03 Oct Capital Campaigns – What Counts?
3 October 2023
By David Allen, Development for Conservation
OK – so call me a purist. I think that capital campaign fundraising should be about private, charitable gifts for specific project outcomes.
It’s not a $5.0 million capital campaign if $3.0 million comes from taxpayers. That would be a $2.0 million campaign.
And State Government shouldn’t be your lead donor. Neither should the US Fish & Wildlife Service.
And neither should someone telling you they’ve left $500,000 to the land trust in their will.
Call me a purist.
Capital campaigns should be about private, philanthropic giving. Of course, in that context we can talk to donors about the overall funding plan for the project(s). So much from the Federal government. So much from the State. And so on.
And when we do that, we should also talk about where the money is coming from against the amount necessary for the permanent conservation of the land:
- The VALUE of the land in question. This is NOT the purchase price, though we can sometimes choose to use the purchase price if it is greater than the value.
- PLUS all closing costs, surveys, biological and cultural inventories, and other due diligence expenses.
- PLUS an amount of money to be set aside by the Board as a fund dedicated to providing stewardship funding in perpetuity (Board-designated endowment funding).
- PLUS an amount of money necessary for first-year stewardship (because interest from the Board-designated endowment fund won’t be available until (at least) a year later.
- And finally PLUS an amount of money necessary for first-day stewardship (signage, trash pickup, fencing, parking considerations, and so on).
Taken together, these are the costs associated with conserving the land in perpetuity. And this total conservation cost is what we should be communicating with donors.
We should also be talking about leverage. If the conservation costs are $5.0 million and the State is providing $3.0 million, the capital campaign is run to raise the remaining $2.0 million. (It’s still just a $2.0 million campaign.)
Every dollar donated to the capital campaign is then leveraging $1.50 from public grants. So every campaign dollar is resulting in $2.50 worth of conservation.
Regardless, the public money is part of the funding package making the project possible. But it’s not part of the capital campaign.
Call me a purist.
So – should planned giving count?
The problem with most planned giving is that it’s revocable – at least until the donor passes away.
There are circumstances when you would count planned gifts. For example, if the donor passes away! My first campaign was barely off the ground when we learned of a $6.0 million bequest gift. That changed the calculus of the entire campaign.
Another example is if the donor uses an appreciated asset to purchase an annuity. Doing so provides them with an income stream for life and can result in significant tax savings, depending on their age and the asset’s capital gain. The land trust receives the difference between the value of the asset and the cost of the purchased annuity.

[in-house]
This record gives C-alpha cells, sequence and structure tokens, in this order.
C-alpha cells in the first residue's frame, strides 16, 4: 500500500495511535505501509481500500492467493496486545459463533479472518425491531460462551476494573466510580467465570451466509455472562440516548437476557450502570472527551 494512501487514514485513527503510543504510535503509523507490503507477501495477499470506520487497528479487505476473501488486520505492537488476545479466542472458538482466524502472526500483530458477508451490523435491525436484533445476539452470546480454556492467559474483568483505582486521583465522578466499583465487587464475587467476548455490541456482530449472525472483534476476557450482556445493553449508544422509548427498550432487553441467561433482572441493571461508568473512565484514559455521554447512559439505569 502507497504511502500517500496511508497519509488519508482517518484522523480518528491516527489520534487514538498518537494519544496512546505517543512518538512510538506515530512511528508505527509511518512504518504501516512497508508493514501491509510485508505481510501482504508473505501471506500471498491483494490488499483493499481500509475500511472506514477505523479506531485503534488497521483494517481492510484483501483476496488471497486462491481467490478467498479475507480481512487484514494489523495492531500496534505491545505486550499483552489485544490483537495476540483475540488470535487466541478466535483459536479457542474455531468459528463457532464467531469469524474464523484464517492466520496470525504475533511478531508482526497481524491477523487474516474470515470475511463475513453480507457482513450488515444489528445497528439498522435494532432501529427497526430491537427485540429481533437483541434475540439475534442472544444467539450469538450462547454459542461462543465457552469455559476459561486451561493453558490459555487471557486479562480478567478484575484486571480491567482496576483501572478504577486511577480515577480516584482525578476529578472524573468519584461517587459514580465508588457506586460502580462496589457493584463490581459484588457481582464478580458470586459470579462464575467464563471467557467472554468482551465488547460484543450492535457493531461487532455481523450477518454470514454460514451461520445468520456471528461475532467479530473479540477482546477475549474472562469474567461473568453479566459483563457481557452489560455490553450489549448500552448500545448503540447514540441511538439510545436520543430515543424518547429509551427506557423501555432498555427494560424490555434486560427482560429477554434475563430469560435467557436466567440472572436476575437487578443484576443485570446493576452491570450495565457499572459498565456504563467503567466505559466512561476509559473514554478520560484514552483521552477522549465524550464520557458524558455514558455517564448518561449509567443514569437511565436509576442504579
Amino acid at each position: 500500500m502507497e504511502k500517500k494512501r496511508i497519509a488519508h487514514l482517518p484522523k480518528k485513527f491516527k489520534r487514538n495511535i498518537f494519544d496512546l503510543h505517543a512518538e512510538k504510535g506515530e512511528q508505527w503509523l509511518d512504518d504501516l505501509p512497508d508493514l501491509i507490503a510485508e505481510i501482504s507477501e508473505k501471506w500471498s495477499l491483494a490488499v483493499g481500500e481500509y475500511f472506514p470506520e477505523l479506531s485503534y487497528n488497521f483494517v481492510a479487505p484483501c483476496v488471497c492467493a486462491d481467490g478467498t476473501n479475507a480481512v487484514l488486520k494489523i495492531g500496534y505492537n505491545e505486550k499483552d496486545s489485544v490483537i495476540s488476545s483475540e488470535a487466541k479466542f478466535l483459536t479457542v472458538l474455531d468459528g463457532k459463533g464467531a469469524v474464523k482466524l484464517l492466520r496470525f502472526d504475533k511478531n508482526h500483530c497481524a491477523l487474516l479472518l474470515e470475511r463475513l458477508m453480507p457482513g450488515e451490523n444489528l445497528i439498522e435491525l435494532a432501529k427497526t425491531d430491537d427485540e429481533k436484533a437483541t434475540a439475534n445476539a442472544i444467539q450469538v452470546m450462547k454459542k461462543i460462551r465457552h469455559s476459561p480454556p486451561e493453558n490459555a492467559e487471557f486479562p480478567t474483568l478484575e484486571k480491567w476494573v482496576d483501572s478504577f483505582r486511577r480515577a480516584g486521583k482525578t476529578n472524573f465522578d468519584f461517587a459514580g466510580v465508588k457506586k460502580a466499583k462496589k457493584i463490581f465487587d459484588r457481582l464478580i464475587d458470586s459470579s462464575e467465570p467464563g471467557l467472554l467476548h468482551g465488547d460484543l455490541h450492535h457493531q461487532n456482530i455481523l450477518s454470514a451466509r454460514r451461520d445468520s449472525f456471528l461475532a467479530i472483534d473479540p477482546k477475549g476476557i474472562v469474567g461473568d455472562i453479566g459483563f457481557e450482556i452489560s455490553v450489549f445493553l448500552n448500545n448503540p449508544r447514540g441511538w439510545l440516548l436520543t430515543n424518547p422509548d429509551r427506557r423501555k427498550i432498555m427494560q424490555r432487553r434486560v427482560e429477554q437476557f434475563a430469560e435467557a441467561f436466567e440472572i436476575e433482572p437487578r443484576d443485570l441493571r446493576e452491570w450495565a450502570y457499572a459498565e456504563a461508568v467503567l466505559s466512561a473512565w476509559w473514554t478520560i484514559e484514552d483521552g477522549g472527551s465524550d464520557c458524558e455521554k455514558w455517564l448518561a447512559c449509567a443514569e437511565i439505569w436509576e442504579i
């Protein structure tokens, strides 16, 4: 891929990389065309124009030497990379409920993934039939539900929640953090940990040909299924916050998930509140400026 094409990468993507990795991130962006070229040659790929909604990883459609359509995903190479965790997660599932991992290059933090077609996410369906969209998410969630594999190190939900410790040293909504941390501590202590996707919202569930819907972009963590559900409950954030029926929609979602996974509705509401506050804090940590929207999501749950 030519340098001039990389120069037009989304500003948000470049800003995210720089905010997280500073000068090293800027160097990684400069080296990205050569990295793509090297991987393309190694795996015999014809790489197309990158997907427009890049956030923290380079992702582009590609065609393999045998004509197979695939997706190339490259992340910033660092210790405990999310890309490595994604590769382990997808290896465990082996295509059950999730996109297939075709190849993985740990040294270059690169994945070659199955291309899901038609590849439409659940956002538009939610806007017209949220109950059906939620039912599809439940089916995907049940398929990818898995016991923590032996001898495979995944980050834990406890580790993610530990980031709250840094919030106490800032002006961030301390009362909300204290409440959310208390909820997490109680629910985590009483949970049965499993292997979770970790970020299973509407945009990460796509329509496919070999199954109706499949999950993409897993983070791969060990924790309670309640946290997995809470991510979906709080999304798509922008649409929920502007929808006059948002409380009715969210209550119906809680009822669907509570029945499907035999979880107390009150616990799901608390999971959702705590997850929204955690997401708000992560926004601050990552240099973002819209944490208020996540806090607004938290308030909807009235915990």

It doesn’t happen that often, but it would count – because it’s irrevocable.
You could also build into your capital campaign a specific planned giving objective. For example, in addition to raising $2.0 million, we want to inspire 10 donors to leave the land trust in their will and let us know in writing that they have done so.
But – NO, in the great majority of cases, planned gifts shouldn’t count.
Call me a purist.
What about gifts of land? In-kind? Donated time?
Sure – but not automatically. It’s not about counting everything you can to make the land trust look good.
Think about it.
If the land being donated is relevant to the campaign, it should count. If you’re raising money for the Smith property and the Jones family donates land on the other side of the hill, that wouldn’t count. (Unless you change the campaign to include both.)
If the land being protected is sold to you as a bargain sale, the difference between the VALUE (see above) and the PRICE represents a donation from the seller. That donation would count.
If the donated time is included as a campaign expense, a gift of that time counts. For example, if the legal services, appraisal, survey work, or biological inventory are included in the campaign budget, donations of those same services should count.
Otherwise NO. Call me a purist.
Why does any of this matter?
It matters because your capital campaign plan will depend to some degree on asking donors to give against a goal that is defensible. You don’t actually need $5.0 million if $3.0 million is already secure from the Feds and State. It’s not transparent. It’s not defensible. (Why are you talking to me about $5.0 million when you only need to raise $2.0 million?)
It matters because the messaging becomes more donor-centric. A donor’s $500,000 lead gift doesn’t feel as significant against a $5.0 million goal.
And it matters for the story you tell later. Many donors, volunteers, Board directors, and even future staff will understand capital campaign fundraising. Successfully completing a $2.0 million campaign is a significant accomplishment. The story doesn’t need the embellishment.
The story doesn’t benefit from an asterisk.
Call me a purist.
Cheers, and have a great week!
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